Share Email Print

Proceedings Paper

Carbonaceous meteorites: source or substrate for life's origin on Earth?
Author(s): Michael H. Engel
Format Member Price Non-Member Price
PDF $17.00 $21.00

Paper Abstract

Carbonaceous meteorites are relics of ancient parent bodies from the time of formation of our solar system, approximately 4.5 billion years ago. They provide the best direct evidence for the organic inventory of the solar system prior to the evolution of habitable conditions for life on Earth and/or Mars and are often speculated as being a possible source of the organic matter from which life eventually emerged. Whether the residual organic matter in carbonaceous meteorites was derived in part from ancient extraterrestrial organisms or was entirely prebiotic in origin remains the topic of lively debate. Clearly, however, impact histories during the early stages of planet development logically point to some type of involvement of this material with respect to life's proliferation, either as a source or substrate. The compositions of CI and CM cabonaceous meteorites are assessed with respect to these two alternative scenarios.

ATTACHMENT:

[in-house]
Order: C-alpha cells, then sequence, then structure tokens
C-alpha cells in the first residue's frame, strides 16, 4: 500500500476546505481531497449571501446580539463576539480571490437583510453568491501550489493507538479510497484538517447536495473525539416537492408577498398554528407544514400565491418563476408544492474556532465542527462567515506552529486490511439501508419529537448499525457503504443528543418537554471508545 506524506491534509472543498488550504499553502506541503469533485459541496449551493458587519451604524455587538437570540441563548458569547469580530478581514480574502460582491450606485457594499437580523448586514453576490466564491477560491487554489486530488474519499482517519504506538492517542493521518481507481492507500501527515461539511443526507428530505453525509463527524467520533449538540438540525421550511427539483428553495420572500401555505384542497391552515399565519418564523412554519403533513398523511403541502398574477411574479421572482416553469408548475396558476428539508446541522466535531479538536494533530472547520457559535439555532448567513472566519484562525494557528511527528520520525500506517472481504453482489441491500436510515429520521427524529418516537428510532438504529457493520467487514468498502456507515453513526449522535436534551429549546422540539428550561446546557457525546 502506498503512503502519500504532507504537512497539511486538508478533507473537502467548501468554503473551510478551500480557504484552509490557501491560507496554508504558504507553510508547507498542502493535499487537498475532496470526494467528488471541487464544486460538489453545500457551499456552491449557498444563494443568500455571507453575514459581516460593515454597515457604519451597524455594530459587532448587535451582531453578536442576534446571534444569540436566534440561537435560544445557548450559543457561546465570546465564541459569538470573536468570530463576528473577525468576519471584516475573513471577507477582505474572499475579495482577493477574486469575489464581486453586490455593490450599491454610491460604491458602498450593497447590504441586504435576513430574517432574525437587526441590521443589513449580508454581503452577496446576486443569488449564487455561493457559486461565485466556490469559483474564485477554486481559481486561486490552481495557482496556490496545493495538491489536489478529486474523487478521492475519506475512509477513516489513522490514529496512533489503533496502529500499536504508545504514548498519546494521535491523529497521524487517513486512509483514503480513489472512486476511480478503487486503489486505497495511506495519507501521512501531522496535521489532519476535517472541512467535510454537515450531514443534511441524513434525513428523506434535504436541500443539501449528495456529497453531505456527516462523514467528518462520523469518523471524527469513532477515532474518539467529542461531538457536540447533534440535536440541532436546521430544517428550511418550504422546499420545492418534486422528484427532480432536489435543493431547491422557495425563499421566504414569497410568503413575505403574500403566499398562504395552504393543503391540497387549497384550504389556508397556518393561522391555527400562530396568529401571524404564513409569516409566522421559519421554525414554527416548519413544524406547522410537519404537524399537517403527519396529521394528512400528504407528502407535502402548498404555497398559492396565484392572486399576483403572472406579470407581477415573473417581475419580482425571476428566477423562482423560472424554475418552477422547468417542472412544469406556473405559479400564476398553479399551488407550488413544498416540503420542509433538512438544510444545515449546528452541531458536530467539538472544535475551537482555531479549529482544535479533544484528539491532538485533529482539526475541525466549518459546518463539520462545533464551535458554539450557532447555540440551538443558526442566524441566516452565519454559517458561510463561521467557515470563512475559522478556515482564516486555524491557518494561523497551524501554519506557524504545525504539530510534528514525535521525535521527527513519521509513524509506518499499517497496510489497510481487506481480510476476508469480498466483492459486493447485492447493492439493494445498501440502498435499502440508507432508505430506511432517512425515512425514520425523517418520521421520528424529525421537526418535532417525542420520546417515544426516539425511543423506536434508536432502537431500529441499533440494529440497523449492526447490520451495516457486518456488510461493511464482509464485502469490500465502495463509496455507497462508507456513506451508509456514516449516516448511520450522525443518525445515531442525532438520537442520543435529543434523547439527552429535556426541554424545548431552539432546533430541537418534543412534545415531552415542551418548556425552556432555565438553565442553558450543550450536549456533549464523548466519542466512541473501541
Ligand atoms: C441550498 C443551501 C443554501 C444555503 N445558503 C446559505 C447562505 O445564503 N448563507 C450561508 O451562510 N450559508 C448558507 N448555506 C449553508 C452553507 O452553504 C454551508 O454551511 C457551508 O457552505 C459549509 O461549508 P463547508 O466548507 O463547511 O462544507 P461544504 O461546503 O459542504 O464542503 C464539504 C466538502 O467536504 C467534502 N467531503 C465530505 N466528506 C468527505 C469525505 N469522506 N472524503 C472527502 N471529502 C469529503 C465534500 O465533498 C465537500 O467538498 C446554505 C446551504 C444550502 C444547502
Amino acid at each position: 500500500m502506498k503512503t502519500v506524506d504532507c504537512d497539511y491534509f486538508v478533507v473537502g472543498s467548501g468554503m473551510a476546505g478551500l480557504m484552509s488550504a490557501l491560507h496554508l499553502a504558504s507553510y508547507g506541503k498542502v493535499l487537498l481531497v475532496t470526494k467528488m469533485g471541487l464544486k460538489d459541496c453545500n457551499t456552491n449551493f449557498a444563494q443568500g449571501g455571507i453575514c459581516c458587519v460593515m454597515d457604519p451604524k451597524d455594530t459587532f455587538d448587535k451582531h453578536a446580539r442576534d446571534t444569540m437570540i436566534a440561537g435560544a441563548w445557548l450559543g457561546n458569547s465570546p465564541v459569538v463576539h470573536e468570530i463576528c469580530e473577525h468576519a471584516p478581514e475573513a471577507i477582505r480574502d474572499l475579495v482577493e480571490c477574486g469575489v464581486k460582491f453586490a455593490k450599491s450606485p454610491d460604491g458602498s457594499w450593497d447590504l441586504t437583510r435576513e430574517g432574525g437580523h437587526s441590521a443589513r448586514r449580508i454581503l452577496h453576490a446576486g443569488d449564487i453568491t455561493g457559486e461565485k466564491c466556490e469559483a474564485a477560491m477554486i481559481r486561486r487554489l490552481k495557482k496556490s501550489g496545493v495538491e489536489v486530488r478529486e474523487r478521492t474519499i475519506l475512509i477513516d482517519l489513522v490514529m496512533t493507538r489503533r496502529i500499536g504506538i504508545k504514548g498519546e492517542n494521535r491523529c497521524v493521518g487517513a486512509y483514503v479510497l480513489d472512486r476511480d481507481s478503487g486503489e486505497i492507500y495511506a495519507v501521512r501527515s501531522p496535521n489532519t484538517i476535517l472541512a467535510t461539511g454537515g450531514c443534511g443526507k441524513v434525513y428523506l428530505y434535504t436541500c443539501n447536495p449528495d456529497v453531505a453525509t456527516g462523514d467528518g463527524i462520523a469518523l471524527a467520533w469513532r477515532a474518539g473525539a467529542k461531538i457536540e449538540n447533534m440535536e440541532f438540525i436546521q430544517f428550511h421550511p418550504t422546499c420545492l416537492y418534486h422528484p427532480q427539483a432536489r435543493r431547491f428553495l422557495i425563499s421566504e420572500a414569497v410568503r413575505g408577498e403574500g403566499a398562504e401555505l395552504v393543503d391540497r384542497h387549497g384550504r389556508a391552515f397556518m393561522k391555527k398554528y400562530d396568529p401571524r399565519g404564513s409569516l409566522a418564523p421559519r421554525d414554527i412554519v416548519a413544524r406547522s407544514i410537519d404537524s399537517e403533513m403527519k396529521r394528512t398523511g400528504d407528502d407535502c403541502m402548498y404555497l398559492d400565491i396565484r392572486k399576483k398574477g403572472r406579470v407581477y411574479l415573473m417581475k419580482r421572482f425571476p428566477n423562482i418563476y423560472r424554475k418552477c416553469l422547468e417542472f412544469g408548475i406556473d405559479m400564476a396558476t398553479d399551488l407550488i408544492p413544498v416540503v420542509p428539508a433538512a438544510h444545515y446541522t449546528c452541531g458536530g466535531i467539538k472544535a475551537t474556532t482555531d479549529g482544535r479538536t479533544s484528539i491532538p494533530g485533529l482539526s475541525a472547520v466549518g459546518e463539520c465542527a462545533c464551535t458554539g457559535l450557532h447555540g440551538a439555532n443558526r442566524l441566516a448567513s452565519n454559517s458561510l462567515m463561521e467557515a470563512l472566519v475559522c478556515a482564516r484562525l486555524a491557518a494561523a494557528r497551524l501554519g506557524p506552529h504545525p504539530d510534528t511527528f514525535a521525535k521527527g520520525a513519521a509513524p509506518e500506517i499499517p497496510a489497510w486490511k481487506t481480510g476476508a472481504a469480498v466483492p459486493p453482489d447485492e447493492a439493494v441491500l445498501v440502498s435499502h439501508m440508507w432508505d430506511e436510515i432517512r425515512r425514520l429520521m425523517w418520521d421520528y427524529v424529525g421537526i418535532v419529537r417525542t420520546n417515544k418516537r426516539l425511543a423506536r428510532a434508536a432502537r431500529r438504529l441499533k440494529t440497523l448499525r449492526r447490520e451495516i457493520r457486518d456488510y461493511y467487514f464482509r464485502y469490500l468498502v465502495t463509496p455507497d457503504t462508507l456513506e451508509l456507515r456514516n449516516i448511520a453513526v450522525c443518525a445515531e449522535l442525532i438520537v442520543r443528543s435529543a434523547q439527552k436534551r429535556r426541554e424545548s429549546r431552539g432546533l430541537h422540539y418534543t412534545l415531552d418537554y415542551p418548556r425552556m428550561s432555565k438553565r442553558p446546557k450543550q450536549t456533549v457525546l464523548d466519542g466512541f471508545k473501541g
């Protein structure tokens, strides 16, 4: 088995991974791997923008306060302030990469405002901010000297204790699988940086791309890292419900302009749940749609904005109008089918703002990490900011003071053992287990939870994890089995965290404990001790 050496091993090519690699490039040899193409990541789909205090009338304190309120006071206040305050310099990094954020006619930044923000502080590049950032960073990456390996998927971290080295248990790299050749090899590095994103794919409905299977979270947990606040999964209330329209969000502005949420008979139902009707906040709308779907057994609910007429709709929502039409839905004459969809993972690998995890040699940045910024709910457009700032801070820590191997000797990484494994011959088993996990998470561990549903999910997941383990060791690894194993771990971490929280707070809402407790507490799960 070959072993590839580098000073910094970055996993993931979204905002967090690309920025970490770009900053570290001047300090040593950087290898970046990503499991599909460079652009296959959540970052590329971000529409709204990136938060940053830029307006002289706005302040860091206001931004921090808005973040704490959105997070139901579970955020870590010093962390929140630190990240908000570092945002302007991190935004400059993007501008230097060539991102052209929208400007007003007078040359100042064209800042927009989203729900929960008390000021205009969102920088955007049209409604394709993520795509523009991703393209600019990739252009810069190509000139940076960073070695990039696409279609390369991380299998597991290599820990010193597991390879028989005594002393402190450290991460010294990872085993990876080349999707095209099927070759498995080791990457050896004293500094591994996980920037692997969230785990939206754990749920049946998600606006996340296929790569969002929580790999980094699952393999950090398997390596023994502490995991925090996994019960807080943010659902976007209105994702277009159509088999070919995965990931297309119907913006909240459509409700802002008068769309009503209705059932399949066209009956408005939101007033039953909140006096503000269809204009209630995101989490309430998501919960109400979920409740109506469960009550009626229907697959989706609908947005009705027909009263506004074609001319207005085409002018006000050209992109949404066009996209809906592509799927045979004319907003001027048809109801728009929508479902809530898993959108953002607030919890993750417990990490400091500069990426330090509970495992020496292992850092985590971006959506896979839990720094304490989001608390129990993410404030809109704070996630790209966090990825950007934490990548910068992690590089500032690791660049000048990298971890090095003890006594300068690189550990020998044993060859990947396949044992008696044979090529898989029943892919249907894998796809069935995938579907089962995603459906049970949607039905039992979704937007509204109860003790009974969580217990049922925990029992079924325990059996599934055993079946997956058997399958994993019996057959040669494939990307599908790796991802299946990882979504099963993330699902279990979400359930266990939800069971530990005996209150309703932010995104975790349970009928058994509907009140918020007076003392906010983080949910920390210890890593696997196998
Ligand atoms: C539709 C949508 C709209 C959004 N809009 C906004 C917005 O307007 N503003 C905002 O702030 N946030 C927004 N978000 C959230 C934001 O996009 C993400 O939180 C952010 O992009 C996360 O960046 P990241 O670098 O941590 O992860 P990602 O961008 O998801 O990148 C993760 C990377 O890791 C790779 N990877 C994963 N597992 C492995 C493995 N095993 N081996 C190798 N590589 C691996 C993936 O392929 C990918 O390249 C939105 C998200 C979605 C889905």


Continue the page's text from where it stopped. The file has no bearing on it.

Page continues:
Paper Details

Date Published: 1 November 2004
PDF: 6 pages
Proc. SPIE 5555, Instruments, Methods, and Missions for Astrobiology VIII, (1 November 2004);
Show Author Affiliations
Michael H. Engel, Univ. of Oklahoma (United States)

Published in SPIE Proceedings Vol. 5555:
Instruments, Methods, and Missions for Astrobiology VIII
Richard B. Hoover; Gilbert V. Levin; Alexei Y. Rozanov, Editor(s)

© SPIE. Terms of Use
Back to Top
Sign in to read the full article
Create a free SPIE account to get access to
premium articles and original research
Forgot your username?